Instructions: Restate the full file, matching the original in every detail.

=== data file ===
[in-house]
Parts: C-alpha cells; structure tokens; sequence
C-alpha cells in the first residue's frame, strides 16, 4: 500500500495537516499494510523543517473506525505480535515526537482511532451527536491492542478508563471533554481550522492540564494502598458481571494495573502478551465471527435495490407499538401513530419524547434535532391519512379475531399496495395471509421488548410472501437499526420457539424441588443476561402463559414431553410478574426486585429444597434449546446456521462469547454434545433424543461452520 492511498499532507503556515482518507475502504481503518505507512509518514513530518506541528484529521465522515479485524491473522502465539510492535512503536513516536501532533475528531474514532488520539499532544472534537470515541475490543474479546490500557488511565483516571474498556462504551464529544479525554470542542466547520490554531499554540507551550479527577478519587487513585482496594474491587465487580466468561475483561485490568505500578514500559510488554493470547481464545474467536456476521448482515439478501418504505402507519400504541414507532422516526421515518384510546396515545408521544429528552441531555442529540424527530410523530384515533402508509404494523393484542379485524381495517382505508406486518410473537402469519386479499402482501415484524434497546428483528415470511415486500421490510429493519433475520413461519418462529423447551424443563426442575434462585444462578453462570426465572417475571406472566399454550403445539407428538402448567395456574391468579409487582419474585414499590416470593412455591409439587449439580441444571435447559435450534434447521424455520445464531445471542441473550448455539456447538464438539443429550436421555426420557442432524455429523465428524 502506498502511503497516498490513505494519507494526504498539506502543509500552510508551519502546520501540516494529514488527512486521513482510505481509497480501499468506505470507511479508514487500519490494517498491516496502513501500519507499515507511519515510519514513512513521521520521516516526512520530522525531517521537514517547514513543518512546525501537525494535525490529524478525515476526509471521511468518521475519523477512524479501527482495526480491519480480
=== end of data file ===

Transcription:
[in-house]
Parts: C-alpha cells; structure tokens; sequence
C-alpha cells in the first residue's frame, strides 16, 4: 500500500495537516499494510523543517473506525505480535515526537482511532451527536491492542478508563471533554481550522492540564494502598458481571494495573502478551465471527435495490407499538401513530419524547434535532391519512379475531399496495395471509421488548410472501437499526420457539424441588443476561402463559414431553410478574426486585429444597434449546446456521462469547454434545433424543461452520 492511498499532507503556515482518507475502504481503518505507512509518514513530518506541528484529521465522515479485524491473522502465539510492535512503536513516536501532533475528531474514532488520539499532544472534537470515541475490543474479546490500557488511565483516571474498556462504551464529544479525554470542542466547520490554531499554540507551550479527577478519587487513585482496594474491587465487580466468561475483561485490568505500578514500559510488554493470547481464545474467536456476521448482515439478501418504505402507519400504541414507532422516526421515518384510546396515545408521544429528552441531555442529540424527530410523530384515533402508509404494523393484542379485524381495517382505508406486518410473537402469519386479499402482501415484524434497546428483528415470511415486500421490510429493519433475520413461519418462529423447551424443563426442575434462585444462578453462570426465572417475571406472566399454550403445539407428538402448567395456574391468579409487582419474585414499590416470593412455591409439587449439580441444571435447559435450534434447521424455520445464531445471542441473550448455539456447538464438539443429550436421555426420557442432524455429523465428524 502506498502511503497516498490513505494519507494526504498539506502543509500552510508551519502546520501540516494529514488527512486521513482510505481509497480501499468506505470507511479508514487500519490494517498491516496502513501500519507499515507511519515510519514513512513521521520521516516526512520530522525531517521537514517547514513543518512546525501537525494535525490529524478525515476526509471521511468518521475519523477512524479501527482495526480491519480480